Government given six months to fix unconstitutional employment equity laws

Labour minister Mildred Oliphant has indicated that she will ‘engage’ with the South African Human Rights Commission (SAHRC) after the institution found that the country’s affirmative action and employment equity policies were unconstitutional.

Speaking at the opening of the annual Nedlac conference on Friday (14 September), Oliphant noted that the SAHRC had made various recommendations on what needs to be changed to bring the legislation in line with the Constitution.

“The Commission gives government six months to report back on steps taken to give effect to its recommendations,” she said.

“It follows therefore that the Nedlac social partners need to study this report and advise on its stance vis-à-vis the recommendations of the Commission.

“It might even be useful to seek an audience with the Commission in order to understand the basis for its report, findings and the recommendations.

“This is important given that all our labour laws have to pass constitutional scrutiny before they can be signed into law,” she said.

Unconstitutional

The Equality Report 2017/2018 is an annual report produced by the SAHRC as per legislative requirements.

In the latest report, the SAHRC specifically took issue with the Employment Equity Act’s definition of ‘designated groups’ and South Africa’s system of data disaggregation – which it said are not in compliance with constitutional or international law obligations.

Government’s failure to measure the impact of various affirmative action measures on the basis of need and disaggregated data, especially the extent to which such measures advance indigenous peoples and people with disabilities is also a failure of international legal conventions it said.

In a statement released at the end of August, the SAHRC outlined its findings as follows:

  • The definition of designated groups as contained in the Employment Equity Act, and the current system of disaggregation of data could give rise to new imbalances in the labour market.
  • Affirmative action measures must be targeted at groups and individuals who are subject to unfair discrimination, to eventually achieve substantive equality and a society based on non-racialism and non-sexism.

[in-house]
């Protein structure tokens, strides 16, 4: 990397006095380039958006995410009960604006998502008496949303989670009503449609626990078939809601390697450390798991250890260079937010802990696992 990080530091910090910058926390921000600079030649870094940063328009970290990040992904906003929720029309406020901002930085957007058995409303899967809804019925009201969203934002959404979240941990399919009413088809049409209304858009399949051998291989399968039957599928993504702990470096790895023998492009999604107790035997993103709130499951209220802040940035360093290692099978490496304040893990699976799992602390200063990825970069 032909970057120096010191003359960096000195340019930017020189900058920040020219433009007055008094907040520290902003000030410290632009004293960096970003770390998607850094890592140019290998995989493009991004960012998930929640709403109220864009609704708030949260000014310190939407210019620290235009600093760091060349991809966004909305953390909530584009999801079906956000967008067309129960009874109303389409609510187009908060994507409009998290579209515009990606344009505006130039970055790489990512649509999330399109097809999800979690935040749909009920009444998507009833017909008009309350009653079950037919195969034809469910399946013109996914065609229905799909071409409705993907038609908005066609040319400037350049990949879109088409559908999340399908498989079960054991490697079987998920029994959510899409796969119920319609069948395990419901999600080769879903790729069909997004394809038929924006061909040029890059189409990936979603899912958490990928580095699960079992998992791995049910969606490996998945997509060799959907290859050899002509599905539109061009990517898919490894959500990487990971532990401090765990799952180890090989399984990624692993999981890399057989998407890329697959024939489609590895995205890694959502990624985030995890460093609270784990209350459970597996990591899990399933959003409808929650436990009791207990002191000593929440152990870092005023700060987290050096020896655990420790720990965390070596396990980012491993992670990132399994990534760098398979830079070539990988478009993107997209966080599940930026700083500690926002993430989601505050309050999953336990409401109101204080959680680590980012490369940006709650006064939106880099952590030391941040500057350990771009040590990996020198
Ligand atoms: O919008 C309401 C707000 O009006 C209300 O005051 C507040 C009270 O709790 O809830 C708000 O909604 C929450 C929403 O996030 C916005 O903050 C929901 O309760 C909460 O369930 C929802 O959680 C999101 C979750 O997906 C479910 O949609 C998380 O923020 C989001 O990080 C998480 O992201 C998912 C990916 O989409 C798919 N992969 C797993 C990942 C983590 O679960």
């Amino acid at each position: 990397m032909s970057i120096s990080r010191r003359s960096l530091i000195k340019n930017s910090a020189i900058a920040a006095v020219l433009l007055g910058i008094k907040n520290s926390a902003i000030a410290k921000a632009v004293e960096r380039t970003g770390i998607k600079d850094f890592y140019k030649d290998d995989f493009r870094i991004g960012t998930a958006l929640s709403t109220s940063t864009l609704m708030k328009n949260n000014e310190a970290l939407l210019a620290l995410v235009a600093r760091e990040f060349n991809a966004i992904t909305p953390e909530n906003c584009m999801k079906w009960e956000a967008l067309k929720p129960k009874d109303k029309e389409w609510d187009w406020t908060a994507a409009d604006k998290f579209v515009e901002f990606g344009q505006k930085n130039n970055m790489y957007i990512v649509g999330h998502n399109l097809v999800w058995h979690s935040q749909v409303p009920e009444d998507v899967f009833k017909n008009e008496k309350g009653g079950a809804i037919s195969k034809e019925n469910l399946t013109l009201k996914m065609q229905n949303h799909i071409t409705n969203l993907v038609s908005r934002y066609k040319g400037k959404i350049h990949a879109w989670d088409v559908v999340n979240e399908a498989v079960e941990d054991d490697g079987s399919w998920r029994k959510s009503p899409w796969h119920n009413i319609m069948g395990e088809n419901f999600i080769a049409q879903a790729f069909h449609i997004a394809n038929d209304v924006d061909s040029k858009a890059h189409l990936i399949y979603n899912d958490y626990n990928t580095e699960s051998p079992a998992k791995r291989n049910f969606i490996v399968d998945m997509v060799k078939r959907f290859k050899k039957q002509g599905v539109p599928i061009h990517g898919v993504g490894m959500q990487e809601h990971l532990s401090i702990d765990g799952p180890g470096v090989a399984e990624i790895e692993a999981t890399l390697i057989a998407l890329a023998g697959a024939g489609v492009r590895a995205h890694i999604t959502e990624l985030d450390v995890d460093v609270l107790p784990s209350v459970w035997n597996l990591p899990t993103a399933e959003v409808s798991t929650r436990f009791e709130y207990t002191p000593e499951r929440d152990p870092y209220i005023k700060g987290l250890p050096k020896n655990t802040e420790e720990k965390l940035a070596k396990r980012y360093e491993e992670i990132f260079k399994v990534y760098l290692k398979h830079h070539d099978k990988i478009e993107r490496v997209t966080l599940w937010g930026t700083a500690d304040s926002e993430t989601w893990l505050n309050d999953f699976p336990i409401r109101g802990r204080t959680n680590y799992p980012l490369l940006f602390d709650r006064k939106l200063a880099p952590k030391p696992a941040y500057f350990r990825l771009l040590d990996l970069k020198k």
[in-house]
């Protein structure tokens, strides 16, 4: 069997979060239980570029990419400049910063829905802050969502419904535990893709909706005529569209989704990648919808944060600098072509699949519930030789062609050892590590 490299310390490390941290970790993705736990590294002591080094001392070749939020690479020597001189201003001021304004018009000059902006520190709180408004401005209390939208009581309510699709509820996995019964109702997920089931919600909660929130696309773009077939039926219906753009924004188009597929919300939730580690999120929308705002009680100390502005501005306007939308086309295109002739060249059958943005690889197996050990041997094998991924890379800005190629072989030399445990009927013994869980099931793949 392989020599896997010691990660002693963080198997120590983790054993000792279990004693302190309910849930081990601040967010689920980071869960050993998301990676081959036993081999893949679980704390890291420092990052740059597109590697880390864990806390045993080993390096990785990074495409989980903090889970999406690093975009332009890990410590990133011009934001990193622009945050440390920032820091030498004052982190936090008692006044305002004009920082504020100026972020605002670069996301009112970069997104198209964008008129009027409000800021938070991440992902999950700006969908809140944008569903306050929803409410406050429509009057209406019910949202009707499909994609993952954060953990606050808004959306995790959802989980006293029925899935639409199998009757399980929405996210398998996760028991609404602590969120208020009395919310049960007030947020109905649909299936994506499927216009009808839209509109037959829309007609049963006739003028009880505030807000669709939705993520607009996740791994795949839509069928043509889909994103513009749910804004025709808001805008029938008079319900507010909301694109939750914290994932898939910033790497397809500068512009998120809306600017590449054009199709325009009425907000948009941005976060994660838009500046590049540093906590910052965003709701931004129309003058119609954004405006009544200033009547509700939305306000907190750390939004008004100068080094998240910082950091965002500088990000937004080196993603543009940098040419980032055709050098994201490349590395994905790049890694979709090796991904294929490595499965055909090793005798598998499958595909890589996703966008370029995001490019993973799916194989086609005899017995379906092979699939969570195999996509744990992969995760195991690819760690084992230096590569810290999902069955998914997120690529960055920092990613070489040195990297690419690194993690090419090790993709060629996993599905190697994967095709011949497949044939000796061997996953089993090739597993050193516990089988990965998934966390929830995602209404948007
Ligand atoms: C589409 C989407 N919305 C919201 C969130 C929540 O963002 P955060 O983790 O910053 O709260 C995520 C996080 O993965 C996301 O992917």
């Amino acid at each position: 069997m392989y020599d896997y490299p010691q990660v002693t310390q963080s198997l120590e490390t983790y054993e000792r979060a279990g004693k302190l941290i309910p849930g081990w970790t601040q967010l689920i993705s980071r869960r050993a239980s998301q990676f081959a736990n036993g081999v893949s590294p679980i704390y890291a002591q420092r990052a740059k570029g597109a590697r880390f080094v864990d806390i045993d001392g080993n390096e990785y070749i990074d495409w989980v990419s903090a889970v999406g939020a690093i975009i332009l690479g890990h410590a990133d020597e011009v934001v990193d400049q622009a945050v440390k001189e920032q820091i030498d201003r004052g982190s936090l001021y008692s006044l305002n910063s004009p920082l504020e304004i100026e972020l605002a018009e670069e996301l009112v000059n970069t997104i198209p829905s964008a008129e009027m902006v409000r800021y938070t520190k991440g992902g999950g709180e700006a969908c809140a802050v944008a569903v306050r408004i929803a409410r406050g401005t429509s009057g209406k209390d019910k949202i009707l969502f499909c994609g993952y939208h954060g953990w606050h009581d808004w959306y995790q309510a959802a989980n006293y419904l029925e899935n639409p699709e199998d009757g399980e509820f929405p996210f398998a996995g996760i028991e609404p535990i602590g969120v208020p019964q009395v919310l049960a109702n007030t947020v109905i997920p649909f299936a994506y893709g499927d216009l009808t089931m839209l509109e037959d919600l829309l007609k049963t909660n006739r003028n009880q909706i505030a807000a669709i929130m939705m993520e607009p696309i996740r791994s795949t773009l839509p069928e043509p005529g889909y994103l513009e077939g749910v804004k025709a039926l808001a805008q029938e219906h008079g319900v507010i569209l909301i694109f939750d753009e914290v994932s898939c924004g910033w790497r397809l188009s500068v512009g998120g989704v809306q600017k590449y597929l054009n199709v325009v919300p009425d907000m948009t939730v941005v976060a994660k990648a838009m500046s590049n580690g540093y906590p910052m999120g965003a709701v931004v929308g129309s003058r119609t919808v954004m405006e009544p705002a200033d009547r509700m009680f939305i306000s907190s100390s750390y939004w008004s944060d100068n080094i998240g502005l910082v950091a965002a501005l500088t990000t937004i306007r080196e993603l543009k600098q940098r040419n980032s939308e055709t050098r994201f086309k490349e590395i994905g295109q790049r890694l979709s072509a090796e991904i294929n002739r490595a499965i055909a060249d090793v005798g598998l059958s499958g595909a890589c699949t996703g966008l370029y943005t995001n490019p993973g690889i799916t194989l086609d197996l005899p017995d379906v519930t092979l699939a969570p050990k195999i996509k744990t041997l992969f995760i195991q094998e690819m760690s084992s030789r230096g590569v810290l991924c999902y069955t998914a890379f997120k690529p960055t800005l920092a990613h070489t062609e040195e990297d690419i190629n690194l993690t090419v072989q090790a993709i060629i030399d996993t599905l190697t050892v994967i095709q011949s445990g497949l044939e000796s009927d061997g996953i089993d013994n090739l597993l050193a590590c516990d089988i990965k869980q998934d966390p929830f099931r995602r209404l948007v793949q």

• Decisions based on insufficiently disaggregated data fail to target persons or categories of persons who have been disadvantaged by unfair discrimination, as required by the three-pronged test for affirmative action.
  • Without first taking the characteristics of groups into account, varying degrees of disadvantage and the possible intersectionality of multiple forms of discrimination (based on race, ethnicity, gender or social origin) faced by members of vaguely categorised groups, cannot be identified.
  • As such, the SAHRC’s finds that the (EEA) be amended to target more nuanced groups on the basis of need and should take into account social and economic indicators.
  • Once the objective of affirmative action, namely substantive equality, is achieved, temporary special measures should cease. However, given the persistence of gross inequality in South Africa – and despite policies aimed at radical socio-economic transformation – much remains to be done before this goal is reached. Currently, special measures in the employment equity context raise several concerns in respect of the requirement for affirmative action to promote equality.
  • It is therefore clear that affirmative action and reasonable accommodation are designed to both provide initial economic opportunities to disadvantaged groups by prioritising their appointment but continue to apply once people from such groups have entered the workforce.

Read: What you need to know when you employ a foreign national in South Africa

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Government given six months to fix unconstitutional employment equity laws